High school criticized after Marine boot was denied walking at graduation in uniform


A suburban Chicago school district is facing criticism after officials denied a recent graduate permission to walk in the graduation ceremony wearing her Marine dress blues.

According to NBC New York, students of McHenry High School West Campus say that recently graduated Marine Megan Howerton was denied the walk in Thursday’s ceremony, with the school claiming her dress blues were a dress code violation.

Within a short time of the news spreading on social media, the incident sparked controversy and gave birth to the hashtag #Letmeganwalk.

McHenry Community High School District 156 addressed the issue Friday, saying “the attention related to last night’s graduation ceremony at McHenry High School West Campus is unfortunate and draws attention away from the collective achievements of the Class of 2016.”

“The district and administration in no way looked to prevent the participation of this graduate or any graduate who has chosen to serve our nation,” the statement read. “Rather, the administration communicated in advance via letter, senior meeting, and practice, all the protocols expected of graduates, including attire. In some past cases, active-duty students elected to wear their gowns over top of their military uniforms, with their military hats, which was allowed. There was no communication to the administration that attire protocols would not be followed prior to the ceremony. The tradition of cap and gown regalia is aimed at the idea that our graduates are celebrated as a whole and in similar attire.”

However, according to the US Marine Corps Uniform Board, wearing a cap and gown over a uniform is not allowed.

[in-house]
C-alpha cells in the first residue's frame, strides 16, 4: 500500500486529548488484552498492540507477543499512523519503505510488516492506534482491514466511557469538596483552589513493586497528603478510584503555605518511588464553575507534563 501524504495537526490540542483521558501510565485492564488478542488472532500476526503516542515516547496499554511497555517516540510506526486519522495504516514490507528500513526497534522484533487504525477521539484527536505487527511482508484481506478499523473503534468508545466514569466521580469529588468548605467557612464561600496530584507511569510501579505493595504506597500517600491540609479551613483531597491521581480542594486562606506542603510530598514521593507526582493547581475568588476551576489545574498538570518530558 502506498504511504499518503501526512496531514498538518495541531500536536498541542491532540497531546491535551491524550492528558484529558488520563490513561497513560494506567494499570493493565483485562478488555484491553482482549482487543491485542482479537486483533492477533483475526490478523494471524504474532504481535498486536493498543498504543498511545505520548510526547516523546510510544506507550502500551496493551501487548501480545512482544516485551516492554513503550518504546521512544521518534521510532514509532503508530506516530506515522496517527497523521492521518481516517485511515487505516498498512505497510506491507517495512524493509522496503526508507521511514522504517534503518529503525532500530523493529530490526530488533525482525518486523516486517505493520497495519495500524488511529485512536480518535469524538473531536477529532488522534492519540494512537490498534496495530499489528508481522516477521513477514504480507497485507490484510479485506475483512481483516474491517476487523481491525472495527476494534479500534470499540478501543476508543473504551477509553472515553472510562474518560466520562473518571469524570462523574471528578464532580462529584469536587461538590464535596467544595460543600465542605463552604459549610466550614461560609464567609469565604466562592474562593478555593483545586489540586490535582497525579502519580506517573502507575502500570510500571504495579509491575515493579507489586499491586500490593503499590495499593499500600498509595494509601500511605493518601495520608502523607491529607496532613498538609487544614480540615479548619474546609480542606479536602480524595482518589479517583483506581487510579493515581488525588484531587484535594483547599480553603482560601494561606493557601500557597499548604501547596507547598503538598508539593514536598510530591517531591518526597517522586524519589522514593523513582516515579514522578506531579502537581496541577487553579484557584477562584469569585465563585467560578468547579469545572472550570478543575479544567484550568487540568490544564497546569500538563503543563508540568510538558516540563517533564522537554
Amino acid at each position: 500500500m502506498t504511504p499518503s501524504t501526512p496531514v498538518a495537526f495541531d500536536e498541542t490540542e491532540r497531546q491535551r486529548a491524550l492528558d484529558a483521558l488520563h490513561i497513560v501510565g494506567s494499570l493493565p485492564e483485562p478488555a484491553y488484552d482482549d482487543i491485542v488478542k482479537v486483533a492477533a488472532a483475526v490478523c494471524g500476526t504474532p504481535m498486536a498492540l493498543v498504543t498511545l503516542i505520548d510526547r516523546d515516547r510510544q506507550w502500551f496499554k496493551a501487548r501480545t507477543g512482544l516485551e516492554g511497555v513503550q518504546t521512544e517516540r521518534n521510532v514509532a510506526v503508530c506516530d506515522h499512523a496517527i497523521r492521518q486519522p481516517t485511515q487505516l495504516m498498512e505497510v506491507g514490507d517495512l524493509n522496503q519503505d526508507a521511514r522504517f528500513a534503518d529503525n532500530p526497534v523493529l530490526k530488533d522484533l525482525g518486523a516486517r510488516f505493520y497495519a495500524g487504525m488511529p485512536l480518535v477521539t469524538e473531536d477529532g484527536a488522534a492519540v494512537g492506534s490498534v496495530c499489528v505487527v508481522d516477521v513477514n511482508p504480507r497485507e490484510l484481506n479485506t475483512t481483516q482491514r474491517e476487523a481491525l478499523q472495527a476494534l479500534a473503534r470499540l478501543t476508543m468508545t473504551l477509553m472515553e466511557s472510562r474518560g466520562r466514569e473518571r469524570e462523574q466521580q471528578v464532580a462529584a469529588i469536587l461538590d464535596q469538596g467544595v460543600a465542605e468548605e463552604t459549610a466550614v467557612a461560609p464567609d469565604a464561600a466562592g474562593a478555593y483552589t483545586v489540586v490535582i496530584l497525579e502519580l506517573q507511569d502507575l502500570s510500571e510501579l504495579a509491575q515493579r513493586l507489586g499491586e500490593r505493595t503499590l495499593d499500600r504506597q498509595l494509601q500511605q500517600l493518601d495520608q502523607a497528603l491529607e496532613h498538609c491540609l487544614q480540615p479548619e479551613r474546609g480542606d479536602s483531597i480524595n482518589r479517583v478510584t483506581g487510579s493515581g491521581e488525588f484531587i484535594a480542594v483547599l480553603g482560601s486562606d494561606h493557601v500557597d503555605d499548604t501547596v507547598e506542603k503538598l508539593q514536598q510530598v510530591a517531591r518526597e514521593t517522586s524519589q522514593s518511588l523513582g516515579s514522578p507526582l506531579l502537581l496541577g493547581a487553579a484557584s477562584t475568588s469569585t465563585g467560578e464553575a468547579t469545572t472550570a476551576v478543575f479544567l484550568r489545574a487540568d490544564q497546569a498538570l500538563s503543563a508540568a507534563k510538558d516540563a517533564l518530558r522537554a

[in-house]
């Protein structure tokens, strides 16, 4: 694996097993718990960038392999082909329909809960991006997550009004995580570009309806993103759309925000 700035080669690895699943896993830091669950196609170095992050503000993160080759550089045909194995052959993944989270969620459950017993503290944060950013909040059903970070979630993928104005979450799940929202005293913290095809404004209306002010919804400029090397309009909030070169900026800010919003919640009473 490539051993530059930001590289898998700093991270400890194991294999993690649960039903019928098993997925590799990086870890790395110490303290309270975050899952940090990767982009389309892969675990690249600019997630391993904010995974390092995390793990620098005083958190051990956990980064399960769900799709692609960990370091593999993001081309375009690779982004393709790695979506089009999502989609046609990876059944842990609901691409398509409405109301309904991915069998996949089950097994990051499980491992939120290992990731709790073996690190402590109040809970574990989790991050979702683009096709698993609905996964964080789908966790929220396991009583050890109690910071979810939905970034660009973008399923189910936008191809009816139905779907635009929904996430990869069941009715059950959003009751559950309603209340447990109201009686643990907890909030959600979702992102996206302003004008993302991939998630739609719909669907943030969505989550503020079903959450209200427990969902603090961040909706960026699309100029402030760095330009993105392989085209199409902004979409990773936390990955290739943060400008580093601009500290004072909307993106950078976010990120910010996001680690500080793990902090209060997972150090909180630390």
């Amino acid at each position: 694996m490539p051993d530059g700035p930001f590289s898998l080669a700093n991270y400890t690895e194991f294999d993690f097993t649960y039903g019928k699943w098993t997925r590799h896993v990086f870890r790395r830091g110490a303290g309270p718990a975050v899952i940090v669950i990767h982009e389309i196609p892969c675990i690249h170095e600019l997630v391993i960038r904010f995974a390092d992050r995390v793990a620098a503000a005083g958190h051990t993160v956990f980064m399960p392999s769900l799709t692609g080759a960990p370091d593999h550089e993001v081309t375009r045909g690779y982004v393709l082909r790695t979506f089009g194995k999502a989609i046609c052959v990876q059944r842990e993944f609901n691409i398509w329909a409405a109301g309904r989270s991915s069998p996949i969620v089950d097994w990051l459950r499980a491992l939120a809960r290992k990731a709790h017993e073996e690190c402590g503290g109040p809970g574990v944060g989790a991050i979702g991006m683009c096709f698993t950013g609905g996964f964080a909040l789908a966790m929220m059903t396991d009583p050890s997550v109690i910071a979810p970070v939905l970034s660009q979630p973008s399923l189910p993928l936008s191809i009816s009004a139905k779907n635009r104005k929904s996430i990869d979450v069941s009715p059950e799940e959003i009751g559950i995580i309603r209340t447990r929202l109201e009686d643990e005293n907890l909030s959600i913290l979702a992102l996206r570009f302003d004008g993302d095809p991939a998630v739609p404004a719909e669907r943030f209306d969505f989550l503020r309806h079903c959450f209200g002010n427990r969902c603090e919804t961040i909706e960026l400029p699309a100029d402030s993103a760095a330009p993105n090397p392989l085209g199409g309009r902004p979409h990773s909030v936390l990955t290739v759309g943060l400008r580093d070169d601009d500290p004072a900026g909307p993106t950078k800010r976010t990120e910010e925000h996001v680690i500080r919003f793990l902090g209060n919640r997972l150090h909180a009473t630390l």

“McHenry Community High School has a long standing history of avid support for our military branches of service,” the school said in a statement. “This includes individual recognition of enlistees at the graduation ceremony itself, including enlistees in the presentation of the colors, and special recognition to all veterans in the audience. In addition, the cooperation with recruiters year-round, a day-long, Veteran’s Day program in our schools each year, and a variety of community service partnerships with local veteran’s groups are priorities of the district.”

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Author

  • Andy Wolf

    Andy Wolf is an Appalachian native who spent much of his youth and young adulthood overseas in search of combat, riches, and adventure- accruing decades of experience in military, corporate, first responder, journalistic and advisory roles. He resides in North Carolina's Blue Ridge Mountains with his K9 companion, Kiki.

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